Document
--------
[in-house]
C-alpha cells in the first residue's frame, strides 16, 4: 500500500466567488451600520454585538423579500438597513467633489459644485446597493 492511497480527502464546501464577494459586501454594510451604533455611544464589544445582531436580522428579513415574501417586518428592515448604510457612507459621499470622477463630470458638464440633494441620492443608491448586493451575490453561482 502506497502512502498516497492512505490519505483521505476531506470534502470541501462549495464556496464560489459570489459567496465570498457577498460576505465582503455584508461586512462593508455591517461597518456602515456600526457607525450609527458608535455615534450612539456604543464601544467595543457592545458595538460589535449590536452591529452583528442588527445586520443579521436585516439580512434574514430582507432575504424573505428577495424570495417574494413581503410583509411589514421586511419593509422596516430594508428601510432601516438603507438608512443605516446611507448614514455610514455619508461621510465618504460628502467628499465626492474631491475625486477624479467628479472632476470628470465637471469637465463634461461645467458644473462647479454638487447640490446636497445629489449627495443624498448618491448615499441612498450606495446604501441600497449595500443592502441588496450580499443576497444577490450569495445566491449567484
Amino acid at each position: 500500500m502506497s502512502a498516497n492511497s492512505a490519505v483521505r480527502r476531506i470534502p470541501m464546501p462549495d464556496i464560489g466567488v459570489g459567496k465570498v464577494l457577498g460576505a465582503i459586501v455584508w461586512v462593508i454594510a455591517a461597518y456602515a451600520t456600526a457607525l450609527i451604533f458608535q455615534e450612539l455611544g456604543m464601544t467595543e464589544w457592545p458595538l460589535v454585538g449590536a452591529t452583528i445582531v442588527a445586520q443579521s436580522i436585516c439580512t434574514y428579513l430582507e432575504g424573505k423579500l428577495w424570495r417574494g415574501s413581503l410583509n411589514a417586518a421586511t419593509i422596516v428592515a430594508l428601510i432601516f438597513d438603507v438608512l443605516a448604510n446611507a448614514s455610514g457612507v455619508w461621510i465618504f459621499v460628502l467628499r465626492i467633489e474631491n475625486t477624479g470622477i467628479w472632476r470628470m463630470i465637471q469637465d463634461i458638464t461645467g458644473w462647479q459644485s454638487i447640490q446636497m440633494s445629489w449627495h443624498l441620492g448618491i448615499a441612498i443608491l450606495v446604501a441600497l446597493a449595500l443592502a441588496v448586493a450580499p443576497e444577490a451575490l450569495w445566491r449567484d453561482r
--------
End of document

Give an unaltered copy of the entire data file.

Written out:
[in-house]
C-alpha cells in the first residue's frame, strides 16, 4: 500500500466567488451600520454585538423579500438597513467633489459644485446597493 492511497480527502464546501464577494459586501454594510451604533455611544464589544445582531436580522428579513415574501417586518428592515448604510457612507459621499470622477463630470458638464440633494441620492443608491448586493451575490453561482 502506497502512502498516497492512505490519505483521505476531506470534502470541501462549495464556496464560489459570489459567496465570498457577498460576505465582503455584508461586512462593508455591517461597518456602515456600526457607525450609527458608535455615534450612539456604543464601544467595543457592545458595538460589535449590536452591529452583528442588527445586520443579521436585516439580512434574514430582507432575504424573505428577495424570495417574494413581503410583509411589514421586511419593509422596516430594508428601510432601516438603507438608512443605516446611507448614514455610514455619508461621510465618504460628502467628499465626492474631491475625486477624479467628479472632476470628470465637471469637465463634461461645467458644473462647479454638487447640490446636497445629489449627495443624498448618491448615499441612498450606495446604501441600497449595500443592502441588496450580499443576497444577490450569495445566491449567484
Amino acid at each position: 500500500m502506497s502512502a498516497n492511497s492512505a490519505v483521505r480527502r476531506i470534502p470541501m464546501p462549495d464556496i464560489g466567488v459570489g459567496k465570498v464577494l457577498g460576505a465582503i459586501v455584508w461586512v462593508i454594510a455591517a461597518y456602515a451600520t456600526a457607525l450609527i451604533f458608535q455615534e450612539l455611544g456604543m464601544t467595543e464589544w457592545p458595538l460589535v454585538g449590536a452591529t452583528i445582531v442588527a445586520q443579521s436580522i436585516c439580512t434574514y428579513l430582507e432575504g424573505k423579500l428577495w424570495r417574494g415574501s413581503l410583509n411589514a417586518a421586511t419593509i422596516v428592515a430594508l428601510i432601516f438597513d438603507v438608512l443605516a448604510n446611507a448614514s455610514g457612507v455619508w461621510i465618504f459621499v460628502l467628499r465626492i467633489e474631491n475625486t477624479g470622477i467628479w472632476r470628470m463630470i465637471q469637465d463634461i458638464t461645467g458644473w462647479q459644485s454638487i447640490q446636497m440633494s445629489w449627495h443624498l441620492g448618491i448615499a441612498i443608491l450606495v446604501a441600497l446597493a449595500l443592502a441588496v448586493a450580499p443576497e444577490a451575490l450569495w445566491r449567484d453561482r